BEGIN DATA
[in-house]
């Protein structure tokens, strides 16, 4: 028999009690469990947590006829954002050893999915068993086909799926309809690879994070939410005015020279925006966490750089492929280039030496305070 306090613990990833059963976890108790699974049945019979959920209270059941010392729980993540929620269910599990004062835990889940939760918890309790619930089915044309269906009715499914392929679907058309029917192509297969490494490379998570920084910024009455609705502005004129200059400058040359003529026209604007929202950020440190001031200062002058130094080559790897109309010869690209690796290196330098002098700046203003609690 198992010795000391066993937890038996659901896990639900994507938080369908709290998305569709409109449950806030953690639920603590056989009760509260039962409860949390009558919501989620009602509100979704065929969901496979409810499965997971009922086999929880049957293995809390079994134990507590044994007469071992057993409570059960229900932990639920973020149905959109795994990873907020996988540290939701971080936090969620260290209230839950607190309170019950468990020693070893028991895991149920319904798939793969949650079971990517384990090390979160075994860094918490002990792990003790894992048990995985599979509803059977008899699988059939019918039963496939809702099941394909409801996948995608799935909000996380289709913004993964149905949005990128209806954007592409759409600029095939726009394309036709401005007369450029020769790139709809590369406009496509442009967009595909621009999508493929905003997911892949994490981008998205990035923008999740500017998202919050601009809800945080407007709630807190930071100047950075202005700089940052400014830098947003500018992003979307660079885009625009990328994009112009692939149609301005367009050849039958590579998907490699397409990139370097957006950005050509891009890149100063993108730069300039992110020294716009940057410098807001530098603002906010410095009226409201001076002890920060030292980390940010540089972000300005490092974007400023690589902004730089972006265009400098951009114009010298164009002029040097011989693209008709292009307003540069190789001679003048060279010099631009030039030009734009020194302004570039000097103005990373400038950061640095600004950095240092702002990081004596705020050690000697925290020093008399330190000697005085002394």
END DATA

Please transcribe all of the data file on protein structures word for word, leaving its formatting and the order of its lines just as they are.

[in-house]
């Protein structure tokens, strides 16, 4: 028999009690469990947590006829954002050893999915068993086909799926309809690879994070939410005015020279925006966490750089492929280039030496305070 306090613990990833059963976890108790699974049945019979959920209270059941010392729980993540929620269910599990004062835990889940939760918890309790619930089915044309269906009715499914392929679907058309029917192509297969490494490379998570920084910024009455609705502005004129200059400058040359003529026209604007929202950020440190001031200062002058130094080559790897109309010869690209690796290196330098002098700046203003609690 198992010795000391066993937890038996659901896990639900994507938080369908709290998305569709409109449950806030953690639920603590056989009760509260039962409860949390009558919501989620009602509100979704065929969901496979409810499965997971009922086999929880049957293995809390079994134990507590044994007469071992057993409570059960229900932990639920973020149905959109795994990873907020996988540290939701971080936090969620260290209230839950607190309170019950468990020693070893028991895991149920319904798939793969949650079971990517384990090390979160075994860094918490002990792990003790894992048990995985599979509803059977008899699988059939019918039963496939809702099941394909409801996948995608799935909000996380289709913004993964149905949005990128209806954007592409759409600029095939726009394309036709401005007369450029020769790139709809590369406009496509442009967009595909621009999508493929905003997911892949994490981008998205990035923008999740500017998202919050601009809800945080407007709630807190930071100047950075202005700089940052400014830098947003500018992003979307660079885009625009990328994009112009692939149609301005367009050849039958590579998907490699397409990139370097957006950005050509891009890149100063993108730069300039992110020294716009940057410098807001530098603002906010410095009226409201001076002890920060030292980390940010540089972000300005490092974007400023690589902004730089972006265009400098951009114009010298164009002029040097011989693209008709292009307003540069190789001679003048060279010099631009030039030009734009020194302004570039000097103005990373400038950061640095600004950095240092702002990081004596705020050690000697925290020093008399330190000697005085002394």